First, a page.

Bruce L. Gary; Hereford Arizona Observatory

This web page shows the brightness stability of candidate reference stars for the XO-1 star field. During a 4-week period in April/May I observed the region of interest on 20 nights for the purpose of searching for XO-1 fadings. In the process of performing this analysis I was able to study the stability of 4 nearby reference stars. Each reference star appears to exhibit variations of a few mmag with periods of 1 to 2 months. XO-1 appears to be stable at the 4 mmag level.

This is a project suited to a single telescope, using the same telescope configuration, the same analysis software and performed by the same person.  The only thing that was different each observing session was a new flat field (and sometimes dark frames). I placed the autoguider at the same pixel location, and the AO-7 tip/tilt image stabilizer keeps the star field on the main chip at the same pixel location for the entire observing session with an accuracy of ~2 pixels. Ensemble photometry was performed with the same 4 reference stars using the same magnitude assignments, and I used the same photometry aperture pixel settings. Extinction changes were monitored on an image-by-image basis, and those with >1.5% additional extinction (due to clouds) were rejected. I also used the same spreadsheet template and rules for rejecting outlier data (>8 mmag). I claim that this is the kind of project that groups of amateurs could not perform, that it has to be performed by a single person using a dedicated facility, and that is not well-suited for professional observatories due to the large amount of telescope time required.

Finder chart

Figure 1. "Finder chart" for XO-1 showing 4 reference stars and one check star. FOV = 14.2 x 19.0 'arc, north up and east left (crop of original).

Reference star R-mag's are 11.046, 9.261, 10.680 and 10.330. The check star has R-mag = 12.282 and XO-1 has R-mag = 10.806. These R-mag's are based on all-sky photometry observations in February and March, 2006.

Under the assumption that none of the reference stars is variable the XO-1 R-magnitude was derived versus date, as shown below.

XO1 Nightly LC uncorrected

Figure 2. XO-1 R-magnitude for dates 2006.04.16 to 2006.05.14 under the assumption that none of the reference stars was variable.

Throughout this 29-day observing period the star of interest appears to be stable at about the 4 mmag level. As the following graph shows there are no obvious variations of the nearby check star.

Check star - uncorrected

Figure 3. Check star R-band brightness versus date. No discernible periodicity is present. (Twice the R-mag range as in Fig. 1.)

Part of the explanation for the check star's larger scatter is due to its being 1/4th as bright as XO-1.  

Before showing the graphs of apparent R-mag for the 4 reference stars let's consider what happens during an ensemble photometry analysis. The user assigns magnitudes to each star and the photometry tool adjusts an offset that's applied to all of them so that the average difference with the user-assigned magnitudes is zero. The solution text file that's created includes the apparent magnitude for the unknown object, the magnitude for check stars, and the apparent magnitudes for all reference stars. Therefore, if one reference star is a variable the text file will show magnitudes for the reference stars that are affected by the one variable. For example, if Ref#4 is variable with amplitude Y then Ref#1, 2 and 3 will vary in the opposite direction with an amplitude 1/4 of Ref#4's amplitude.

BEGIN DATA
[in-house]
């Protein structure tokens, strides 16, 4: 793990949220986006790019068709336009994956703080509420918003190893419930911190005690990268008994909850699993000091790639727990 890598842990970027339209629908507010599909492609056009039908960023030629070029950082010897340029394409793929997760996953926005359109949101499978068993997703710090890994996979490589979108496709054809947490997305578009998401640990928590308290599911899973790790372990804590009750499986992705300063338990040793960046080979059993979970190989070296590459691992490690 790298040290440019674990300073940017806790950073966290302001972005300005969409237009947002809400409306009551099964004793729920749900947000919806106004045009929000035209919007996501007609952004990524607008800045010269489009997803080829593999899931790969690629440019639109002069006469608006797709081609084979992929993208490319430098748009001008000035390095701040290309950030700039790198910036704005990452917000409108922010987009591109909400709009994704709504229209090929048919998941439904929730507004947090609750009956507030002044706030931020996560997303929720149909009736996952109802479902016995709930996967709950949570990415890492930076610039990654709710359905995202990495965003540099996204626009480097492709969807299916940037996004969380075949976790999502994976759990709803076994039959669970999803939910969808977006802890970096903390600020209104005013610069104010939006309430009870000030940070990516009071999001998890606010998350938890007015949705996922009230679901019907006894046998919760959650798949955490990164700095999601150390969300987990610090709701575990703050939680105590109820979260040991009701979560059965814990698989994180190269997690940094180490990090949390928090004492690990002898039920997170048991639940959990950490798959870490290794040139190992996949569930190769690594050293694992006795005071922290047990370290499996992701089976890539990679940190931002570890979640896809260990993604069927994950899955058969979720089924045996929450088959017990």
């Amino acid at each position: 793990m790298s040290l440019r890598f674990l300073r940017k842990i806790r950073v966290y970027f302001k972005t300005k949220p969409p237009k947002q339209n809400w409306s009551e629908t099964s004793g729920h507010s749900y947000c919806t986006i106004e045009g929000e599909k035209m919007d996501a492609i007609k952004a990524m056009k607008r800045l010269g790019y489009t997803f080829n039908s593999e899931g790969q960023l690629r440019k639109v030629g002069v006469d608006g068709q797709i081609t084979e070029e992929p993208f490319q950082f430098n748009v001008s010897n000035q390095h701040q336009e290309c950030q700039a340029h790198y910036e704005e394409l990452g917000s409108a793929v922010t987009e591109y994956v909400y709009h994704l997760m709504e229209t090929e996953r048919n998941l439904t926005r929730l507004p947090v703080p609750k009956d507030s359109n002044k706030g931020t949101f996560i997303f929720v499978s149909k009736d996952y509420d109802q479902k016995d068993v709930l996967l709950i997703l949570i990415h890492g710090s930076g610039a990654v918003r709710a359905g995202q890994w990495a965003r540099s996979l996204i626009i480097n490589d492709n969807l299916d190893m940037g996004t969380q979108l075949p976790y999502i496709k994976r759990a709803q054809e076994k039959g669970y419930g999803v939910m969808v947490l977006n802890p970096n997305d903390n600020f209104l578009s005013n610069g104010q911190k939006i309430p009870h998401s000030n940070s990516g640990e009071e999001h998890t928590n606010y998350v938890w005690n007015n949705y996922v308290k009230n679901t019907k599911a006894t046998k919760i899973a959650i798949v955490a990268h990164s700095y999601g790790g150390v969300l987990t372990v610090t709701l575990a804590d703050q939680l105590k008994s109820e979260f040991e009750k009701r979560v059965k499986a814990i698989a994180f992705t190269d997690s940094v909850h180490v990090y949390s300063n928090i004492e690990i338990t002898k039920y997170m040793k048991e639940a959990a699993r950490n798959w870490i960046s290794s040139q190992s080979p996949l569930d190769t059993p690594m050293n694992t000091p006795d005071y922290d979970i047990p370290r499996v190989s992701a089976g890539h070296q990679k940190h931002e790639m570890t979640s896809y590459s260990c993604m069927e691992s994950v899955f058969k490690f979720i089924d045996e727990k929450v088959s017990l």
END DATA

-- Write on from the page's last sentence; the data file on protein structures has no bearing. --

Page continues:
If only one of the 4 references stars is a variable the expected pattern of their ensemble photometry variations is easy to identify and interpret. When two or more of the reference stars is variable the solution is not straight forward (for me). In the present case it appears that all four reference stars are variable at a low level. The following plots show the apparent ensemble R-magnitudes for a 4-week period and the model predicted variations using one of many possible solutions.

Ref star uncorrected LCs

Figure 4. Reference stars R-band brightness versus date that results from an ensemble photometry solution that forces the average for each date to be the same. The traces are based on a model in which periodic variations are assigned to each star in a subjective manner.

Figure 5. Modeled true variations of reference stars after adopting one of many possible models for their variability. Typical RMS deviations from the model are 3 mmag (with an occasional much larger "outlier" such as for DOY = 116).

All apparent variations exhibit a reasonably good fit with the model. This model of true brightness variation for each reference star can be used to produce a correction for any stars in the FOV. The following is a graph of the model-based correction that should be applied to XO-1 and the check star.

Figure 6. Model-based correction required by the fact that the reference stars are variable.

Figure 7. XO-1 and check star nightly light curve after applying corrections based on the model in which all reference stars are variable. (Same R -mag scale as in previous figure.)

After applying the R-magnitude corrections of Fig. 6 to XO-1 and the check star there is only a small variation for XO-1 and no obvious variation for the check star. The modeled 1 mmag sinusoid fit to the XO-1 brightnesses is uncertain due to the way subjective assumptions for the reference star variations change the correction model (Fig. 6).

Figure 8. Expanded version of the 4-week light curve for XO-1. The RMS deviation from the average is 2.2 mmag.

Based on this graph I take the position that the star of interest does not vary more than ~ 5 mmag.

Many uncertainties are present due to the subjective nature of modeling reference star variability. This is a "work in progress."


This site opened:  April 30, 2006 Last Update:  May 15, 2006